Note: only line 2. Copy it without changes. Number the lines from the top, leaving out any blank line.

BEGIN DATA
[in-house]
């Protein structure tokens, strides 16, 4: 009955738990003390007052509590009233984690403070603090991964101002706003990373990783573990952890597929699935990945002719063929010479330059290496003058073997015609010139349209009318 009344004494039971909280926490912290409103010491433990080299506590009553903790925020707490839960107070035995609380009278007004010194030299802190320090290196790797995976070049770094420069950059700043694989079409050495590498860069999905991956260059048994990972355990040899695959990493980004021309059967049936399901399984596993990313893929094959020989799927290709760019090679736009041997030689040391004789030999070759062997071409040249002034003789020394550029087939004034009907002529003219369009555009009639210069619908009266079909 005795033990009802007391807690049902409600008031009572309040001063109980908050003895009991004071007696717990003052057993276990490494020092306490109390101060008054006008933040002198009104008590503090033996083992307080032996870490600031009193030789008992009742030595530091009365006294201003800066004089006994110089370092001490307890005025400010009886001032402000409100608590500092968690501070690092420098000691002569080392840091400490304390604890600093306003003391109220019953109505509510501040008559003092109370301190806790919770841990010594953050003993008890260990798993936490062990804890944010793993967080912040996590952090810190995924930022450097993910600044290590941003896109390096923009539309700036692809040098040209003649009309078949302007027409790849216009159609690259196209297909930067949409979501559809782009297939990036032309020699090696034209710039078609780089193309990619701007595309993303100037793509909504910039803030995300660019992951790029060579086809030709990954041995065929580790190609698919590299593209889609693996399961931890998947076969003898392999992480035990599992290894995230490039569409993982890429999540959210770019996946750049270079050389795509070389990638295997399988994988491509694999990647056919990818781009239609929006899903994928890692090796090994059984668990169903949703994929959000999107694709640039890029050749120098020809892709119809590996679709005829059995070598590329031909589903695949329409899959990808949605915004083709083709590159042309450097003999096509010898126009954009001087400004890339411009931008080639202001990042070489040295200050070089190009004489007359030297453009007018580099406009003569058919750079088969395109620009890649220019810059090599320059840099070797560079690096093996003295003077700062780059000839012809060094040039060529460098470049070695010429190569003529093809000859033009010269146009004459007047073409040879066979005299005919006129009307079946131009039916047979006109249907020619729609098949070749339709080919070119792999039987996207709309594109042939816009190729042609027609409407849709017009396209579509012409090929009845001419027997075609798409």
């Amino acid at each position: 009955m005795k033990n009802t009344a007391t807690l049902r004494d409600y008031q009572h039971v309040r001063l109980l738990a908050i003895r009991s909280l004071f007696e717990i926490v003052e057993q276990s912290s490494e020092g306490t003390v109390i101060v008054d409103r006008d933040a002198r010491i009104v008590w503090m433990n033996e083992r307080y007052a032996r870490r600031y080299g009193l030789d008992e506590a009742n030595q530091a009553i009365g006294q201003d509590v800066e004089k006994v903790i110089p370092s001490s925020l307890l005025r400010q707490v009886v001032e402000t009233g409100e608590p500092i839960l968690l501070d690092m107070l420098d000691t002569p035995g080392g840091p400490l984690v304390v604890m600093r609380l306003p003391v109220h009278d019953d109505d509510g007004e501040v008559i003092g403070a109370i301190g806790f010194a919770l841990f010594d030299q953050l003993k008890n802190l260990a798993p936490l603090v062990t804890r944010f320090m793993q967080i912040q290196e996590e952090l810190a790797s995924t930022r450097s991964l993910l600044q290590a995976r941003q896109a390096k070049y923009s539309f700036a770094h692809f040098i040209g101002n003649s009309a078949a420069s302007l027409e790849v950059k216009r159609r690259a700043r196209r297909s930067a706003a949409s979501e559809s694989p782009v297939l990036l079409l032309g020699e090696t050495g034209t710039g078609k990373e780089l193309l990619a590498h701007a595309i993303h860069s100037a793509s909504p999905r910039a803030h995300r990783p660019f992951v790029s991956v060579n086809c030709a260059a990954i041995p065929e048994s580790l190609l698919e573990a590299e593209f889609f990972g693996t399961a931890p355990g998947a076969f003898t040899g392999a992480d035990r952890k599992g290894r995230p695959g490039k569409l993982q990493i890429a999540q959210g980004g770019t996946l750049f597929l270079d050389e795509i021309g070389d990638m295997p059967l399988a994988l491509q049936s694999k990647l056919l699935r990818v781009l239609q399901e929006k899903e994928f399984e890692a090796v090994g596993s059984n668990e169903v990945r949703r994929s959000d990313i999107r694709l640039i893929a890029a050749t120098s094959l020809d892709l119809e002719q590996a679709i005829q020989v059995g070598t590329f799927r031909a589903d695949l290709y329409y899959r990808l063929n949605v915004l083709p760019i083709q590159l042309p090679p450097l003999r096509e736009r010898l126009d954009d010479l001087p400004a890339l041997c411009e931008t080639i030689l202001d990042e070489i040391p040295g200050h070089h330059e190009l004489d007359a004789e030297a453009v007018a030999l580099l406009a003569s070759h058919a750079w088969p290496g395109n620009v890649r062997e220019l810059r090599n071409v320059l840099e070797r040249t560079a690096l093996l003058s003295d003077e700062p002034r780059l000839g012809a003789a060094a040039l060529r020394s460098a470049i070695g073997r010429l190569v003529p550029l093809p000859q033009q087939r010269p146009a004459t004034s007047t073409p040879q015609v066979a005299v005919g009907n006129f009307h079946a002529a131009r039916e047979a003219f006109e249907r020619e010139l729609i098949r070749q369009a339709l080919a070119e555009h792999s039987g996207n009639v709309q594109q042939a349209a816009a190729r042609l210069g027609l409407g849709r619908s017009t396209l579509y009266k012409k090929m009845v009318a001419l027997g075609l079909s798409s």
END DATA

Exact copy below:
């Protein structure tokens, strides 16, 4: 009955738990003390007052509590009233984690403070603090991964101002706003990373990783573990952890597929699935990945002719063929010479330059290496003058073997015609010139349209009318 009344004494039971909280926490912290409103010491433990080299506590009553903790925020707490839960107070035995609380009278007004010194030299802190320090290196790797995976070049770094420069950059700043694989079409050495590498860069999905991956260059048994990972355990040899695959990493980004021309059967049936399901399984596993990313893929094959020989799927290709760019090679736009041997030689040391004789030999070759062997071409040249002034003789020394550029087939004034009907002529003219369009555009009639210069619908009266079909 005795033990009802007391807690049902409600008031009572309040001063109980908050003895009991004071007696717990003052057993276990490494020092306490109390101060008054006008933040002198009104008590503090033996083992307080032996870490600031009193030789008992009742030595530091009365006294201003800066004089006994110089370092001490307890005025400010009886001032402000409100608590500092968690501070690092420098000691002569080392840091400490304390604890600093306003003391109220019953109505509510501040008559003092109370301190806790919770841990010594953050003993008890260990798993936490062990804890944010793993967080912040996590952090810190995924930022450097993910600044290590941003896109390096923009539309700036692809040098040209003649009309078949302007027409790849216009159609690259196209297909930067949409979501559809782009297939990036032309020699090696034209710039078609780089193309990619701007595309993303100037793509909504910039803030995300660019992951790029060579086809030709990954041995065929580790190609698919590299593209889609693996399961931890998947076969003898392999992480035990599992290894995230490039569409993982890429999540959210770019996946750049270079050389795509070389990638295997399988994988491509694999990647056919990818781009239609929006899903994928890692090796090994059984668990169903949703994929959000999107694709640039890029050749120098020809892709119809590996679709005829059995070598590329031909589903695949329409899959990808949605915004083709083709590159042309450097003999096509010898126009954009001087400004890339411009931008080639202001990042070489040295200050070089190009004489007359030297453009007018580099406009003569058919750079088969395109620009890649220019810059090599320059840099070797560079690096093996003295003077700062780059000839012809060094040039060529460098470049070695010429190569003529093809000859033009010269146009004459007047073409040879066979005299005919006129009307079946131009039916047979006109249907020619729609098949070749339709080919070119792999039987996207709309594109042939816009190729042609027609409407849709017009396209579509012409090929009845001419027997075609798409």